Climate change is reversible – that’s the view of 80% of Chinese people, according to a report from the European Investment Bank (EIB).
That level of optimism isn’t, however, a global phenomenon. Large numbers of people in the EU and US believe there is nothing that can be done. Northern Europeans, in particular, share this concern; approximately 40% of people in France and Poland think we have gone beyond the tipping point, compared to just over one-quarter in Italy and Spain.
Climate dominates people’s worries
Across Europe, 47% of people view climate change as the biggest challenge in their lives. Healthcare and health services (39%) and unemployment (39%) are ranked as the second biggest challenges to society, with political instability, terrorism and cyberattacks further down the list.
There are regional variations. Southern Europeans regard unemployment as their greatest problem, while according to the EIB, those in Austria, Denmark, Germany, the Netherlands, and other Northern European countries are more worried about the climate.
In China, the level of concern is even higher than in Europe, with 73% worried about the climate crisis. In the US, 39% view it as a major threat.
Climate risks dominate
Climate change has a wide-ranging impact, affecting everything from agricultural yield volumes to flooding and coastal erosion. In mid-2019, hundreds of thousands of people were affected by floods in Bangladesh that were described as among the worst ofrecent years. The country is low lying, and home to the Ganges river delta and many other smaller rivers. Changes in sea level are likely to affect Bangladesh and other coastal parts of the world disproportionately.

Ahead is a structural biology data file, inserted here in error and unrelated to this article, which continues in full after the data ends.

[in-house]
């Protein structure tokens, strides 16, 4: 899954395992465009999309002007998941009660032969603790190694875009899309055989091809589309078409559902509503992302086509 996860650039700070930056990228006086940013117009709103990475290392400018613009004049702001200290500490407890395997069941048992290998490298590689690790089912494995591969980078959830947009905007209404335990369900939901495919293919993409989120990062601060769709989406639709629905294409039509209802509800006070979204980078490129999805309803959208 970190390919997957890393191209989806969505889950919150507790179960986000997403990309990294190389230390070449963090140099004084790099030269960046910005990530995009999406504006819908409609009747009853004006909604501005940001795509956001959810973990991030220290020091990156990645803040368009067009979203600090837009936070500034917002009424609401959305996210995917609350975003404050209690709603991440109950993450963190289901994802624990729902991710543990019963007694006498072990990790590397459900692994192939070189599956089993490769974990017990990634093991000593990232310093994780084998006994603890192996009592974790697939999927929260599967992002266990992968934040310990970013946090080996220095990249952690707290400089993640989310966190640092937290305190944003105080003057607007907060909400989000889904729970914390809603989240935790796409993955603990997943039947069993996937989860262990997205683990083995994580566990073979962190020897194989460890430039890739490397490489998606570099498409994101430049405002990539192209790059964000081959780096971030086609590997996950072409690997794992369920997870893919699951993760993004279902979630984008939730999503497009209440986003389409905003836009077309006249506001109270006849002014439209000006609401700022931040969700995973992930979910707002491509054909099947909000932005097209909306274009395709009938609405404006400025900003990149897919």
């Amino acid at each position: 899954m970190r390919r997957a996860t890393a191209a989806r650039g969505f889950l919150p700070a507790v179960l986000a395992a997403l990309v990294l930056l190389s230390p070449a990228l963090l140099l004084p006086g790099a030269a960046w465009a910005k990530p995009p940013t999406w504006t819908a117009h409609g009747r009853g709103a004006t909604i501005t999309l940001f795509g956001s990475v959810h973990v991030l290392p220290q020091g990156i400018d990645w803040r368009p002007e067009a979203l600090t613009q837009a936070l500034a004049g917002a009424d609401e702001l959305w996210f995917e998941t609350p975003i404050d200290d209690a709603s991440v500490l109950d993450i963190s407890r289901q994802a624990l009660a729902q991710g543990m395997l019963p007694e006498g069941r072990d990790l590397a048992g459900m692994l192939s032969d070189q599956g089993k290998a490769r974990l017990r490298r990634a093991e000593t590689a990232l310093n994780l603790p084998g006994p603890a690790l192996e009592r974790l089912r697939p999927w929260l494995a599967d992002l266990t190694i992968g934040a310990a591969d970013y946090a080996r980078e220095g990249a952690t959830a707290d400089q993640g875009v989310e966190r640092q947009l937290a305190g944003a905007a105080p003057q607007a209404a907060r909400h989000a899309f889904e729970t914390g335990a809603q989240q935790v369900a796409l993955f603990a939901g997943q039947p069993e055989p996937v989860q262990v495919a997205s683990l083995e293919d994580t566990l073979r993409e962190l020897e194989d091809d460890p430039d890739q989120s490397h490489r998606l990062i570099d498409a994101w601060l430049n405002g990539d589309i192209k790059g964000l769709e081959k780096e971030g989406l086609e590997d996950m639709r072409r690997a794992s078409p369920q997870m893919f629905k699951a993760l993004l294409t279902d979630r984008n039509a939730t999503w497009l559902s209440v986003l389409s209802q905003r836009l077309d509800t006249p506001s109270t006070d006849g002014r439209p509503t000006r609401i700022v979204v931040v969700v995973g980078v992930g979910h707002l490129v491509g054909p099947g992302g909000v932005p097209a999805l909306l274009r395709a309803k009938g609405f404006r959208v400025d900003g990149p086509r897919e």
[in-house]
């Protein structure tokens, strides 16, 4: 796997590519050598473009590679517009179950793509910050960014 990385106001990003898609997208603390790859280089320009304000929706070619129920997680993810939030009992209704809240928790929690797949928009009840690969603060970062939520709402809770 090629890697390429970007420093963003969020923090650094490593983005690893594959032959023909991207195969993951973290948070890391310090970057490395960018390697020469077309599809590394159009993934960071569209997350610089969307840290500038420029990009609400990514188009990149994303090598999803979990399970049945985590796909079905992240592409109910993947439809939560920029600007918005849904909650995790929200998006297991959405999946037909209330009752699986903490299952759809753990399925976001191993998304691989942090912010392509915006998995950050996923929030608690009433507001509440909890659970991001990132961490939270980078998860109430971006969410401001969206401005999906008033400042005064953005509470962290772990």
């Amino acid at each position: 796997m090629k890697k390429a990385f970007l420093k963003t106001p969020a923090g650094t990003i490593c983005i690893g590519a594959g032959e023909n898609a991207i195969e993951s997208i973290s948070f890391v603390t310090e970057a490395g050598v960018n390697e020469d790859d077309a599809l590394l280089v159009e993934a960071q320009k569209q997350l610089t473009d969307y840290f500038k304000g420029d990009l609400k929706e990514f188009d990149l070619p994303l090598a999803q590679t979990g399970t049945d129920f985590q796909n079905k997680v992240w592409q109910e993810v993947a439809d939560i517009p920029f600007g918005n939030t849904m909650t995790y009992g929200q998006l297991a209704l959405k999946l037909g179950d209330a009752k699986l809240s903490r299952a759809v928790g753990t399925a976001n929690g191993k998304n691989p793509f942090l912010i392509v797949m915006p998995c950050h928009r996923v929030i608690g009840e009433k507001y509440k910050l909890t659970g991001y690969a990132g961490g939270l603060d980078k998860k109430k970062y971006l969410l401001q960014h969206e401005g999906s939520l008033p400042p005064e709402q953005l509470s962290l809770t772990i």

In the World Economic Forum Global Risks Perception Survey 2018-2019, which informed the Global Risks Report 2019, climate-related risks dominate the most pressing and substantial threats.
It says the two most likely threats are extreme weather and the failure of concerted efforts to affect climate change. These are also in the top three risks felt to have the most significant potential impact.
The EIB surveyed 30,000 people from 30 countries. One of its key themes was climate-induced migration. Throughout Europe, 82% of respondents revealed that they think climate change and extreme weather events will force people to leave their home countries.
Almost one-quarter (24%) of Europeans think they will relocate to another country because of climate change, with 41% of younger Europeans saying it’s likely they will move. While 33% of Austrians aged between 15 and 29 anticipate making such a move, more than one-half (51%) of similarly aged Spaniards are prepared to move.